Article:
Intermitting usually means a student will leave the University for some time, and later return to resume their studies in the future. Leave to degrade is usually given until the new academic year. The University’s Applications Committee decide whether a student may intermit.

The first step, as with most things, is to contact your Tutor, who will write an appeal to the committee where appropriate. For this, evidence such as medical records, counselling records etc will be required.

For an application to be necessary, one of the following must apply:

  1. Too many terms have elapsed since your first term of residence,
  2. Too many terms have elapsed since you last took an Honours Examination,
  3. The requirements for an Honours Examination differ according to the number of terms that have elapsed since you last took an Honours Examination, and you have spent less time preparing than your standing would suggest (i.e. you would be at a disadvantage compared to other students).

This all sounds very confusing, but talking to your Tutor can clear things up.

Possible reasons why someone might degrade include:

  • Absence from Cambridge due to medical or emotional reasons, or other such extenuating circumstances,
  • Illness or extenuating circumstances which are having a negative impact on your studies,
  • Illness or extenuating circumstances that have interrupted your studies.

When the reason for intermitting is medical, then the Applications Committee will request medical evidence. They may ask for supervision reports, although these are, usually, only considered if the student seeks to degrade in the Easter Term. Before a student who has degraded for medical reasons is allowed to return to Cambridge, they will have to have another medical certificate to testify they are fit to return to their studies.

A few things to remember:

  • If you want to change the amount of time for which you are intermitting you have to re–apply to the Applications Committee.
  • If you have to go out of residence quickly for medical reasons, make sure you are seen by a doctor at the time. That way they can give you a medical certificate that best reflects the severity of your medical condition (and not later when you will be feeling better).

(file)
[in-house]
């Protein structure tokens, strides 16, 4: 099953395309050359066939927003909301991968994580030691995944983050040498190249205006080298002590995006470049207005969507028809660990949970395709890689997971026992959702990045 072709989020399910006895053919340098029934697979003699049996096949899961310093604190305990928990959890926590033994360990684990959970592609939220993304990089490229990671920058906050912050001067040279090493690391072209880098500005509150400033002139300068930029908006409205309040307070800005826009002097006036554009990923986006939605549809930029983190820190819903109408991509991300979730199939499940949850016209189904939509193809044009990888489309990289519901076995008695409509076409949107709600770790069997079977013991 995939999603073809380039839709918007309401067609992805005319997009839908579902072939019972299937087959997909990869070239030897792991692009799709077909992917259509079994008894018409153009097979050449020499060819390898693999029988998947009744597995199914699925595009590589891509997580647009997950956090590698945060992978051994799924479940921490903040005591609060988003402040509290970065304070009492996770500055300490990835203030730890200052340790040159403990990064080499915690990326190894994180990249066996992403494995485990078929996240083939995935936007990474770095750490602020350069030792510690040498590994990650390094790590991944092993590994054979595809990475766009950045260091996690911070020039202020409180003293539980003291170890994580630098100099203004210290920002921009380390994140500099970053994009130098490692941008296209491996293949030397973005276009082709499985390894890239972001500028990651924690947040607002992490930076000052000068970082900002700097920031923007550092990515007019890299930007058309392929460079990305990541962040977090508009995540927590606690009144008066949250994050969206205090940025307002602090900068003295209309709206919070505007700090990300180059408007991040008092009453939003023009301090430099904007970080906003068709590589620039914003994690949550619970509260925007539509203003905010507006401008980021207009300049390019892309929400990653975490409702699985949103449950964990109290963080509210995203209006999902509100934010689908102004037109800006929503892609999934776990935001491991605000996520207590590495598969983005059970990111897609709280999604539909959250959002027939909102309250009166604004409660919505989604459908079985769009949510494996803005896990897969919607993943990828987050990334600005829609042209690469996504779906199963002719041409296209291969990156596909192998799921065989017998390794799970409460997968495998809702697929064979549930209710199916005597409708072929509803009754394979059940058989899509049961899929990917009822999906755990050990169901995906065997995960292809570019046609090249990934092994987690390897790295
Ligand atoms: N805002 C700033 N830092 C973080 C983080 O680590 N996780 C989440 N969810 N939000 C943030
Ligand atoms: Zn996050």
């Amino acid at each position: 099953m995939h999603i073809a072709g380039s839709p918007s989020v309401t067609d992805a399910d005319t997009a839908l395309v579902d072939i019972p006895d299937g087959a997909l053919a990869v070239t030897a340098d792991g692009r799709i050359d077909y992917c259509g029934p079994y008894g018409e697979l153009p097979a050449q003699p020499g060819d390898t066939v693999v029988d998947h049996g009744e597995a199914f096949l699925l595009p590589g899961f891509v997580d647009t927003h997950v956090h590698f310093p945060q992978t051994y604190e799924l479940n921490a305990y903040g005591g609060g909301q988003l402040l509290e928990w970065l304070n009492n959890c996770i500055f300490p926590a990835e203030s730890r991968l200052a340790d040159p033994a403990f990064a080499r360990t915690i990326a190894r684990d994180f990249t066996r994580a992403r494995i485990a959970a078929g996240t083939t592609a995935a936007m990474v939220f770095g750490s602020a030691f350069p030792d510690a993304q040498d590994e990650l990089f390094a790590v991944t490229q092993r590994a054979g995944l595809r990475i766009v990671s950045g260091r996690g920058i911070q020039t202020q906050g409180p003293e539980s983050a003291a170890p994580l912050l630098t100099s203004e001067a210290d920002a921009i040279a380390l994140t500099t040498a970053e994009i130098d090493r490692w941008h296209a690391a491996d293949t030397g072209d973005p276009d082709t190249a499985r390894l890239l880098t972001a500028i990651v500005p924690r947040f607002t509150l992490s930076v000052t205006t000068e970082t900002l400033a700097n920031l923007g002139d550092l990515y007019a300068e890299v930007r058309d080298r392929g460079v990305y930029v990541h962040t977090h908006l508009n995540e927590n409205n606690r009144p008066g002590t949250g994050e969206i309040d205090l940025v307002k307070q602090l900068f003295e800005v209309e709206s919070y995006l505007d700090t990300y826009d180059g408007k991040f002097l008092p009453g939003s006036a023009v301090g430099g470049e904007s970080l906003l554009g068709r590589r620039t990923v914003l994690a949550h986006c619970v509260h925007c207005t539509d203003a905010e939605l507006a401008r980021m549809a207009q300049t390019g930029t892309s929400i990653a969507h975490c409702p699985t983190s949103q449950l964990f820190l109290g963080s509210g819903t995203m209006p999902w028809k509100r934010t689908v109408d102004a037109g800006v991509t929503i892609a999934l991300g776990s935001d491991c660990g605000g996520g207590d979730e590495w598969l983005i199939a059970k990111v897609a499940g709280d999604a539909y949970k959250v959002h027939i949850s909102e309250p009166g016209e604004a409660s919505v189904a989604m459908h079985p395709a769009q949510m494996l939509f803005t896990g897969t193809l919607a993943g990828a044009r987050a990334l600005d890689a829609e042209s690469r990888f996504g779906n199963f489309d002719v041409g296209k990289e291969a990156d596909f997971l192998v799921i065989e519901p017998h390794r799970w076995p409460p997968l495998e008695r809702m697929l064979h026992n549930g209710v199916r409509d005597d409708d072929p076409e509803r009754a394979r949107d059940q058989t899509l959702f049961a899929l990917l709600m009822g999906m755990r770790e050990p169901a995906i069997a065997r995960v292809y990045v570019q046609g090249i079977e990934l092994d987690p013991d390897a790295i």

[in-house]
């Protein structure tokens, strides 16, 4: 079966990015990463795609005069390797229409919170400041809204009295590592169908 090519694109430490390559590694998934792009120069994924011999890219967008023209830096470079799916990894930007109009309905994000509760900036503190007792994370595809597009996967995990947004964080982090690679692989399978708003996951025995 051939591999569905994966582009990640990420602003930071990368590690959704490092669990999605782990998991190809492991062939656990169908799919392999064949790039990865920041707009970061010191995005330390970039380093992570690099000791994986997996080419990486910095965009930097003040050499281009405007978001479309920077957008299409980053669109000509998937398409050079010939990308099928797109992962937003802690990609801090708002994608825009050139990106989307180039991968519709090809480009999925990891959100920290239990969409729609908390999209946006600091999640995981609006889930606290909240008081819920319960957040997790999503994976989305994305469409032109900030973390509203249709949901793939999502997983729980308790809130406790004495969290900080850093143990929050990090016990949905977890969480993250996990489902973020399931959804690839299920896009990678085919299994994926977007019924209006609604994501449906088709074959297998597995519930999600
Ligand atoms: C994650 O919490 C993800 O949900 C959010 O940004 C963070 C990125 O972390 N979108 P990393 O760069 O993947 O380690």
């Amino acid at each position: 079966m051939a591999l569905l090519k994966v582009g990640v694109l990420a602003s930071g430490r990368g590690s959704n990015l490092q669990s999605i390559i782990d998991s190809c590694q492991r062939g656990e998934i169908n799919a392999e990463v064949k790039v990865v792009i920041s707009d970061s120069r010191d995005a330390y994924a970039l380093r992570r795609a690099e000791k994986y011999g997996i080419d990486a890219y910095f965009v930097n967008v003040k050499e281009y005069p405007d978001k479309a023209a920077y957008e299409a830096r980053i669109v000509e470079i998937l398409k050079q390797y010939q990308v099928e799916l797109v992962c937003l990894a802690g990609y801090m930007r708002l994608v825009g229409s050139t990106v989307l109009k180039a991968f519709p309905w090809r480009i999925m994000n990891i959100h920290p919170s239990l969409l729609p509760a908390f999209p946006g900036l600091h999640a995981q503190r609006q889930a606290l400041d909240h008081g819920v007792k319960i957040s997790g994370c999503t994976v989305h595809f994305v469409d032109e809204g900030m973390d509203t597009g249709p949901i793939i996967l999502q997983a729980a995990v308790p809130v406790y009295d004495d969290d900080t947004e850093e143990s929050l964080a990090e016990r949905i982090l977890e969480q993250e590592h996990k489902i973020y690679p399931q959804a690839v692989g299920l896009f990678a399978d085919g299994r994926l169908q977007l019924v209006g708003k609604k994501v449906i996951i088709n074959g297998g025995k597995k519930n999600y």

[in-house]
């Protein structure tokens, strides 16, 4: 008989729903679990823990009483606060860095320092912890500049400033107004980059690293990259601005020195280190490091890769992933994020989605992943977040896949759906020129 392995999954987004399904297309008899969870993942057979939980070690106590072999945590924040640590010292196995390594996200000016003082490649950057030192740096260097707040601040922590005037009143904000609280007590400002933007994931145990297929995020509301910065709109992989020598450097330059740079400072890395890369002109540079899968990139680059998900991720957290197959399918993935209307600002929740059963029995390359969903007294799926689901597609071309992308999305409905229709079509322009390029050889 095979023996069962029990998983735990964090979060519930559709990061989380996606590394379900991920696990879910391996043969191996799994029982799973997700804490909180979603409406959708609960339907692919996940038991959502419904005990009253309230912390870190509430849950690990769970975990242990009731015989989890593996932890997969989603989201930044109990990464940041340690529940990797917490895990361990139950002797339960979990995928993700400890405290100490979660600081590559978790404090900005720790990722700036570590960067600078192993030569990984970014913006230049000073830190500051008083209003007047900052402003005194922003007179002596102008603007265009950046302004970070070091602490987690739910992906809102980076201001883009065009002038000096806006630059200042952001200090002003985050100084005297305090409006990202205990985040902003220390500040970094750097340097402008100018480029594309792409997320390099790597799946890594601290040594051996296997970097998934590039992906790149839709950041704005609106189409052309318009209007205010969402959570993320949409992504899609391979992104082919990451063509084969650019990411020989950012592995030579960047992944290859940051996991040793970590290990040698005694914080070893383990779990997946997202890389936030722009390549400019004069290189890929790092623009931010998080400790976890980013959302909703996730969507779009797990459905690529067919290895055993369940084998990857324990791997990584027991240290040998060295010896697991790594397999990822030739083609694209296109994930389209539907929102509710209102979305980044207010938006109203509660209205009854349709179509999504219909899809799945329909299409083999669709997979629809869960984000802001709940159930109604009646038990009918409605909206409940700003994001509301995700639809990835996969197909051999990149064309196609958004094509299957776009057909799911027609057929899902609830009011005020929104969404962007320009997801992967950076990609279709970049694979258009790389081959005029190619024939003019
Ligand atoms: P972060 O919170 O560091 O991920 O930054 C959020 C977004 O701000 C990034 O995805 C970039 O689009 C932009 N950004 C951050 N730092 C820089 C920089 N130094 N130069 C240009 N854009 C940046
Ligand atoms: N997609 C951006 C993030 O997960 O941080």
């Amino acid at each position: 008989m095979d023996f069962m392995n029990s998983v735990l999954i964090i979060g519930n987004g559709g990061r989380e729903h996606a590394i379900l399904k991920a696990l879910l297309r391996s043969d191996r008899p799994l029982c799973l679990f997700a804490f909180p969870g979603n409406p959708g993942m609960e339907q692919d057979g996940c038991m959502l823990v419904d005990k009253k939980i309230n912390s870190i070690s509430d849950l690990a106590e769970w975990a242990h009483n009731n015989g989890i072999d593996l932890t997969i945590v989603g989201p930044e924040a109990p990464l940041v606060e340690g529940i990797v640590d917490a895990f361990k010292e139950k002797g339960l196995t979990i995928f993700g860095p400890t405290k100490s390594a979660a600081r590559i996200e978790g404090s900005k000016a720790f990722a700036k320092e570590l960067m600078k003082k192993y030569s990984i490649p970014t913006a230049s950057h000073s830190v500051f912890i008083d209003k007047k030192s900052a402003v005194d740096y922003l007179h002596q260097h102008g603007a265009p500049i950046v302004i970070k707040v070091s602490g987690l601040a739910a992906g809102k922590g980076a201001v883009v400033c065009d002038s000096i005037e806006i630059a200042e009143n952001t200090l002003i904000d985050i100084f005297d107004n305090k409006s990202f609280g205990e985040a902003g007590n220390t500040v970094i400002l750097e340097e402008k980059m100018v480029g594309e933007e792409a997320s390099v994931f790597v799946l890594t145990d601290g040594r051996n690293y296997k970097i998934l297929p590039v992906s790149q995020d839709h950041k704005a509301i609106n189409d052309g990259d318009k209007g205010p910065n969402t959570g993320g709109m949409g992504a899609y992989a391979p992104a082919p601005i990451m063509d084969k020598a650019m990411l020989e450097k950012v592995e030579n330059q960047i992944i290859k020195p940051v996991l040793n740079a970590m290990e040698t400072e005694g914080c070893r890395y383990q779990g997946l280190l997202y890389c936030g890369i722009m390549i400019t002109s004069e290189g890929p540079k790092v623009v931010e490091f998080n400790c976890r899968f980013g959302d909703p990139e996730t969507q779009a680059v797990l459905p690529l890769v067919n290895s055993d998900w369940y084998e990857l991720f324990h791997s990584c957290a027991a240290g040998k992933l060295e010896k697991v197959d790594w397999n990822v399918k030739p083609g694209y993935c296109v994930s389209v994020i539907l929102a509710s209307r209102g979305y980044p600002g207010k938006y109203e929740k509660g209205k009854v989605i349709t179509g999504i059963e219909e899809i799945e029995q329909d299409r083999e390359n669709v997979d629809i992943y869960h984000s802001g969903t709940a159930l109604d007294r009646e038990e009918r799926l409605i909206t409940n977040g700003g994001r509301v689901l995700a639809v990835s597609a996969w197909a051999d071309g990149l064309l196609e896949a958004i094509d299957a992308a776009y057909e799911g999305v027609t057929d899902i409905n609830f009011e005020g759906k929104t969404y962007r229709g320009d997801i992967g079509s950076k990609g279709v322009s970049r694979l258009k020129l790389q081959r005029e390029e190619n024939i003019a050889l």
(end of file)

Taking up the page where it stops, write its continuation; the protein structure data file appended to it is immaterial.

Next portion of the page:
• Intermitting does not cause facts to be changed. Intermitting doesn’t change either the number of terms kept or examination results.
  • If you intermit within 20 days of the start of Full Term then you be entitled to discounted return of your University fees. However, the fees will not be refunded in full.
  • Carefully consider the terms which you request to intermit. The Applications Committee may be unlikely to allow return for just Easter Term.
  • Although it might be necessary to remain in Cambridge for a period of time whilst intermitting (i.e. for medical treatment, if this is your home town), the Applications Committee may feel that ordinarily it is undesirable for you to remain in Cambridge.
  • Intermitting is intended to relieve a student from a disadvantage: it is not intended to allow a candidate to gain an advantage over others.
  • Make sure your LEA is informed if you intermit.
  • If you want to intermit after completing 2/3rds of the academic year, the University will usually but not always ask that your college requests you to be allowed the exams, and not to retake the year.

Financial implications

Your Tuition Fees will not be refunded in full. If you intermit within 20 days of the start of Full Term, you will be entitled to discounted return of Tuition Fees. This means that if your fees are paid directly to College by Student Finance, any refunded amount will go to Student Finance, and any non–refunded amount will appear on your statement and will be repayable with the rest of your total loans.

You must inform Student Finance if you intermit. You can do this via their website.

If you defer or repeat a year due to circumstances beyond your control, you may be offered full support when you return to your studies. It is important to contact Student Finance or your LEA as soon as possible.

The financial implications of intermitting may be complicated, and may vary depending on the circumstances.

What is repayable will depend on exactly when in the year the student goes out of residence and where in the UK they are from, as the arrangements for Wales, Northern Ireland and Scotland are different from England.

The College also has to inform the relevant finance authorities as a matter of course when someone intermits. Their payments will then be stopped and they will be notified if anything must be repaid.

Overseas students should be aware that they will not necessarily get a refund of any part of their University Fees — again it depends when in the year the intermission happens.